I gather your serious so you might as well start in a decent boot, the shop may have some leftover boots from last year at a discount. I spent $250 on the GF's boots, they were current year boots. Her Atomics have lots of adjustments and for two years now she has not had any hot spots in the boots.

You want a boot with about a 80 or 90 flex at your level.

She also wears a thin ski sock. I have started her out in Smartwool ultra thin socks. The idea is you want as thin a sock as possible so that when you move your toes and foot in a good fitting boot that movement is transfered to the ski at the same time.

When you get good and have great fitting boots, its amazing that you can think turn and the ski responds, when I have the ski up on edge in a highspeed arc, I can press down with my big toe and feel the arc of the turn tighten up.

Take some lessons and hang out on here and ask questions, We're all here to help you have fun.


Just remember, the better you get, the more fun you'll have.
post #4 of 11
Thread Starter 

I'm located in central KY so the closest place to me would be Perfect North Slopes close to Cincinnatti OH

post #5 of 11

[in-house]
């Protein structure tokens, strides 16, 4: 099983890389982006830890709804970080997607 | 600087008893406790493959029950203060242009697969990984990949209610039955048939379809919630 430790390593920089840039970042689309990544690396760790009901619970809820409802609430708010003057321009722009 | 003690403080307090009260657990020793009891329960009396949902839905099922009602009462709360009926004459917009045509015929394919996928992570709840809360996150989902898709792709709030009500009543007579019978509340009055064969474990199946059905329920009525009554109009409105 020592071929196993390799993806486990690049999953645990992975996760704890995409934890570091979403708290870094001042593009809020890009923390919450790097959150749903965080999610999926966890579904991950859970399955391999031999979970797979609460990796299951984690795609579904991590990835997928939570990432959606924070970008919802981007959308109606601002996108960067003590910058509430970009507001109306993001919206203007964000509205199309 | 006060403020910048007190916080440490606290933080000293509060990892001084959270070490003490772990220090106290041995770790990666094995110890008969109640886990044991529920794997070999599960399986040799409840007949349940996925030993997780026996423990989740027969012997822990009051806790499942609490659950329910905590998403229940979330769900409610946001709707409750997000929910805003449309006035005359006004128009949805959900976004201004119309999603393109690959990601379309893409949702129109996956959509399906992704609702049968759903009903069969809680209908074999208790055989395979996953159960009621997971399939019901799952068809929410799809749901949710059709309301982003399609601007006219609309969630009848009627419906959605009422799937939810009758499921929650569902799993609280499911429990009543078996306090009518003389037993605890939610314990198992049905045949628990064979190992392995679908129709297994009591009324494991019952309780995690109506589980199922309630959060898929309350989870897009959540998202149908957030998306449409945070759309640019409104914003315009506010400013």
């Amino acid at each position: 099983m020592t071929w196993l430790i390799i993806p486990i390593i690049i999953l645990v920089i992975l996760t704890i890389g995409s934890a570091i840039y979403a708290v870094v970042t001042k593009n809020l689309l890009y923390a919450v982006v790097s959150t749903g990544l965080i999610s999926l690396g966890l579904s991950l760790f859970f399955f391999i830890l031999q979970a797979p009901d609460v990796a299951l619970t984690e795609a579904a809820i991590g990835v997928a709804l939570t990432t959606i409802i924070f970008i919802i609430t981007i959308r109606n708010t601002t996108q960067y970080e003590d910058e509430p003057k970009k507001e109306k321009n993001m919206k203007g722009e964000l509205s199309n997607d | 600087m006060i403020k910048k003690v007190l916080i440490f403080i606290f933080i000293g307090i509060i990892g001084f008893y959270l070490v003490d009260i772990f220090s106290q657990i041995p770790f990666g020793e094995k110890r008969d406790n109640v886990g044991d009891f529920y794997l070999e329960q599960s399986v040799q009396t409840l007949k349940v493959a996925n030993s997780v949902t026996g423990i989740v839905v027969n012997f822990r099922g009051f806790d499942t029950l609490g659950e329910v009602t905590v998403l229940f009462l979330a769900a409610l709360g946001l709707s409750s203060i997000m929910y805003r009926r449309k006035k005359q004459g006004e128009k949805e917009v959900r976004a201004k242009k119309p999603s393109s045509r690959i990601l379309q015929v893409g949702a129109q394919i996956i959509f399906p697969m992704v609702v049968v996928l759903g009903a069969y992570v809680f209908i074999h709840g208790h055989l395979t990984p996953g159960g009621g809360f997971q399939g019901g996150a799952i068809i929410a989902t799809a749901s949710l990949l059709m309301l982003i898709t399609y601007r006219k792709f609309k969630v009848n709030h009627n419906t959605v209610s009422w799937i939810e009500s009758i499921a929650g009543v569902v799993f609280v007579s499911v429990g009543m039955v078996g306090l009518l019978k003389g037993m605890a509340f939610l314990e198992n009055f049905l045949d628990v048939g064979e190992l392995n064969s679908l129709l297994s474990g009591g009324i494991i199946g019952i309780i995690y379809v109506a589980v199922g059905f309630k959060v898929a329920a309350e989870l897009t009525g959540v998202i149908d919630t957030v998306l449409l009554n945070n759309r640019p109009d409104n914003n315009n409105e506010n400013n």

Hey we all had to start somewhere. Looks like a nice little hill, great place to learn.

The shop at the hill would be a good starting point.

May be someone else here will have thoughts too.

If you can take a couple of lessons on a weekend or 3 day weekend. I found that when I was not that good, I saw bigger improvements as I skied more days in a row. One lesson the first two day's in the AM and practice after lunch.

For clothing, I buy a lot of my base layer stuff from www.sierratradingpost.com or www.campmor.com I wear there brands of poly pro and don't wear cotton anywhere. Cotton is a no no, it holds moisture. The poly pro and fleece transport the moisture away from your skin and that's how you stay warm.
post #6 of 11

Paging @wolfelot .  Please advise about Perfect North.

post #7 of 11
Quote:
Originally Posted by hollon View Post